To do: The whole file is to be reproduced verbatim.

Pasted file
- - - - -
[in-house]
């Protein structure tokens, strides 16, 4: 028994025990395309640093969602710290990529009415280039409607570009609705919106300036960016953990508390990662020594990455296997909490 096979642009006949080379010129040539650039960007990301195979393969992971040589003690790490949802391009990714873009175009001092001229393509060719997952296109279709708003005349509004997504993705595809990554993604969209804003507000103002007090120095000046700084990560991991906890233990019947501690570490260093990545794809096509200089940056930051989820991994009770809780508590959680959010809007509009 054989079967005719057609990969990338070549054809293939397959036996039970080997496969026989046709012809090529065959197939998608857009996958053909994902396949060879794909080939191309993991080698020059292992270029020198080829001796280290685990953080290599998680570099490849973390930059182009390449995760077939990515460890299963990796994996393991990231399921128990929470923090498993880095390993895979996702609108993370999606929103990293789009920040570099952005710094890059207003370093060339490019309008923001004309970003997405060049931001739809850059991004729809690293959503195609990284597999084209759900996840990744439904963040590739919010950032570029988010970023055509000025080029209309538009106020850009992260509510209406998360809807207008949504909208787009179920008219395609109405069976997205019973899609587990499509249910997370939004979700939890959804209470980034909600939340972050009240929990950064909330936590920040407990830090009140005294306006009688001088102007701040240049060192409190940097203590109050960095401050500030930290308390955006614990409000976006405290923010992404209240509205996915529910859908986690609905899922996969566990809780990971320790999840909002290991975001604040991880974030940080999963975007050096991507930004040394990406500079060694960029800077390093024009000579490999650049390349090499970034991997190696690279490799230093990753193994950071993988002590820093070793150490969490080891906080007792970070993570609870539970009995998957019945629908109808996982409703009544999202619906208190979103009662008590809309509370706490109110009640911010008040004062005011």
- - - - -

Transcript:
[in-house]
């Protein structure tokens, strides 16, 4: 028994025990395309640093969602710290990529009415280039409607570009609705919106300036960016953990508390990662020594990455296997909490 096979642009006949080379010129040539650039960007990301195979393969992971040589003690790490949802391009990714873009175009001092001229393509060719997952296109279709708003005349509004997504993705595809990554993604969209804003507000103002007090120095000046700084990560991991906890233990019947501690570490260093990545794809096509200089940056930051989820991994009770809780508590959680959010809007509009 054989079967005719057609990969990338070549054809293939397959036996039970080997496969026989046709012809090529065959197939998608857009996958053909994902396949060879794909080939191309993991080698020059292992270029020198080829001796280290685990953080290599998680570099490849973390930059182009390449995760077939990515460890299963990796994996393991990231399921128990929470923090498993880095390993895979996702609108993370999606929103990293789009920040570099952005710094890059207003370093060339490019309008923001004309970003997405060049931001739809850059991004729809690293959503195609990284597999084209759900996840990744439904963040590739919010950032570029988010970023055509000025080029209309538009106020850009992260509510209406998360809807207008949504909208787009179920008219395609109405069976997205019973899609587990499509249910997370939004979700939890959804209470980034909600939340972050009240929990950064909330936590920040407990830090009140005294306006009688001088102007701040240049060192409190940097203590109050960095401050500030930290308390955006614990409000976006405290923010992404209240509205996915529910859908986690609905899922996969566990809780990971320790999840909002290991975001604040991880974030940080999963975007050096991507930004040394990406500079060694960029800077390093024009000579490999650049390349090499970034991997190696690279490799230093990753193994950071993988002590820093070793150490969490080891906080007792970070993570609870539970009995998957019945629908109808996982409703009544999202619906208190979103009662008590809309509370706490109110009640911010008040004062005011």